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Wishing Everyone a Sweet New Year!

I’m going to keep this post, my last of 2010, short & sweet, so to speak.  While visiting grandparents in Florida, my kids ably met the challenge of enjoying indoor activities during the coldest December in Florida in more than 100 years.  Imagine our family’s delight at finding a free tour of  Angell & Phelps Chocolate Factory in Daytona Beach.  We were like kids in a candy store!

Our guide shared trade secrets and free samples during a brief but informative tour of the facility.  We watched through the glass as she explained why the employees use copper pots to heat the chocolate– they are better than stainless steel for maintaining heat– and conveyor belts to cool the chocolates.  Meanwhile, mint creme-filled, dark chocolate-covered, delectable pieces made the 15 minute journey through the factory alongside us, as 2 air conditioning units cooled them to 54 degrees.  Can you see the man in the background of the picture?  He stands at the end of the conveyor belt, removes the chocolates one handful at a time, checks to ensure that the bottoms of the candies retained their shape and emerged undamaged, and then he boxes them to be sold.   Creating such delicious treats is quite a labor-intensive process.

We did spend an hour, on the warmest day of our visit, collecting sea shells and deeply inhaling the ocean air. We did not, however, collect the hand-crafted, chocolate sea shells pictured above.  Sadly, as we considered our 2011 resolution to eat healthy foods, we were forced merely to imagine this candy melting in our mouths.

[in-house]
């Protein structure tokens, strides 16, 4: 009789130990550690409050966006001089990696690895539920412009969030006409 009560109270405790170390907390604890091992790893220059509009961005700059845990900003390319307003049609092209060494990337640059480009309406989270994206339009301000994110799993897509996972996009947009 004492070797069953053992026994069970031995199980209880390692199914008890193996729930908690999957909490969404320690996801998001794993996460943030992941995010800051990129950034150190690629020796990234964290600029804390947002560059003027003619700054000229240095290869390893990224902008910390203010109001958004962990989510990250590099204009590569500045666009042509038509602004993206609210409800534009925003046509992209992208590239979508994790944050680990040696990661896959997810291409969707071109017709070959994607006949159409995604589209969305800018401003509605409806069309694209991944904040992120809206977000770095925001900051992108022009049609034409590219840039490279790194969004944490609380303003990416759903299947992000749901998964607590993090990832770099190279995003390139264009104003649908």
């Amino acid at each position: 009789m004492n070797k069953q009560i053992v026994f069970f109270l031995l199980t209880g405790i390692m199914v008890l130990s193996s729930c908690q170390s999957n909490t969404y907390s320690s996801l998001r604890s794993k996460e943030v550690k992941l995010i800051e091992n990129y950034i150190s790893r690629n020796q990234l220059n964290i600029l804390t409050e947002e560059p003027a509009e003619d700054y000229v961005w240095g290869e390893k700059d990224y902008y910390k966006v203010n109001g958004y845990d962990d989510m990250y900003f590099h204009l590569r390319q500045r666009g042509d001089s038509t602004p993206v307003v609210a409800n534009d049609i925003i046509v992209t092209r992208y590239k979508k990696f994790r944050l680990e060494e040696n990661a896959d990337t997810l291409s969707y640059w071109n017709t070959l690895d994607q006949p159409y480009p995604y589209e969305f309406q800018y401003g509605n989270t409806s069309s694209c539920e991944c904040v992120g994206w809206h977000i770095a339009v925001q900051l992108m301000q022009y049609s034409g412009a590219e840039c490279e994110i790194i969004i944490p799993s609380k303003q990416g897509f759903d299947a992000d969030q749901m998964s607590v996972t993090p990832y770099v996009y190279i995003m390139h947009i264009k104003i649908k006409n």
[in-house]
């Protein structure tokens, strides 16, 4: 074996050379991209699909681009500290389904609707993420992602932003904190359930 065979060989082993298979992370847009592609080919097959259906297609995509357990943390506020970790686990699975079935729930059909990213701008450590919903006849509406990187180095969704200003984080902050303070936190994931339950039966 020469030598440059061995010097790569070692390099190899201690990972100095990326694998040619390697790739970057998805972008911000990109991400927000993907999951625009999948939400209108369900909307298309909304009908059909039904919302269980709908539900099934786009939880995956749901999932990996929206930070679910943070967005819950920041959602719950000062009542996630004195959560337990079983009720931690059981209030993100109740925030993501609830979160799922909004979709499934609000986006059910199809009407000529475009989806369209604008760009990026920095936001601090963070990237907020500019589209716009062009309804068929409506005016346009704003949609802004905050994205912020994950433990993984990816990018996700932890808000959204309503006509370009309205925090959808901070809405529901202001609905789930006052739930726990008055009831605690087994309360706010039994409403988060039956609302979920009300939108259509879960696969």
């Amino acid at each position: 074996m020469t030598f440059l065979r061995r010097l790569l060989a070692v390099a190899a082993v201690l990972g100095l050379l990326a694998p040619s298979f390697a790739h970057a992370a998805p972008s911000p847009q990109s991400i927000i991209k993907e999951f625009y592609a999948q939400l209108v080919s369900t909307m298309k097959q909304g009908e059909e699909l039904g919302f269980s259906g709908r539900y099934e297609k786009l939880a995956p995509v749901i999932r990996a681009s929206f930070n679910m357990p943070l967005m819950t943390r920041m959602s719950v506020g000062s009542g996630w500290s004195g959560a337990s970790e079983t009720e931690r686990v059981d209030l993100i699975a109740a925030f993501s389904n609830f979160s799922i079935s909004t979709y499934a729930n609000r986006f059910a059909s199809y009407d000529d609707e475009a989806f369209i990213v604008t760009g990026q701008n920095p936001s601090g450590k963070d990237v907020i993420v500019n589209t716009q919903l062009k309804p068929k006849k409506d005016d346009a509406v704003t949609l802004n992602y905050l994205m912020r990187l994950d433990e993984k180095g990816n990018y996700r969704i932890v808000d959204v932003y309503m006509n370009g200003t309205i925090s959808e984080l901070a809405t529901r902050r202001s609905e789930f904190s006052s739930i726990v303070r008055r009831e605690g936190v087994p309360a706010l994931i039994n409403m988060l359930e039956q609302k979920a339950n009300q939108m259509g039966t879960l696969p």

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The Rabbi’s Secret

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I guess if I write about it, it won’t be a secret anymore.  
I guess I don’t mind too much if you know my secret:

I love Christmas songs.

Since I feel such a sense of relief at sharing this secret, I will add some details:  My delight in Christmas songs began when I first sang them in my elementary school choir, merely mouthing the lines that referred to Jesus as the Christ or Savior.  During my high school years, Christmas Eve dinner spent with my friend Lisa’s family was followed by caroling in her neighborhood.  In college, I discovered gospel music.  Much of the Christmas music that I love consists of upbeat, cheerful (jolly!) melodies, festive piano chords mixed with bells and tambourines, drums and horns.  Some of my favorites– traditional tributes to the season– were actually composed by fellow Jews. If the great Irving Berlin can dream of a white Christmas then it can’t be a shameful secret that I know the lyrics by heart.

This holiday season, thanks to a quirk in the Hebrew calendar, Hanukkah ended during the first full week of December.  This allowed me additional time to indulge my Christmas joy without interference from Hanukkah music.  (In the interest of full disclosure, I would like to add that I enjoy listening to Hanukkah music, a preference that I have never attempted to hide.)  Nevertheless, halfway through the eight-night celebration, I lit my menorah and headed straight out the door to my first Christmas concert of the season.  My daughter and I were delighted to hear her friend perform with the Georgia Regional Girl’s Choir at St. David’s Episcopal Church in Roswell.  The girls’ angelic voices filled the church and our hearts with joy at this preview concert.  The next day, the girls performed downtown with the Atlanta Symphony Youth Orchestra at the Woodruff Arts Center.  Still, being a traditionalist, I am glad to have attended their church concert.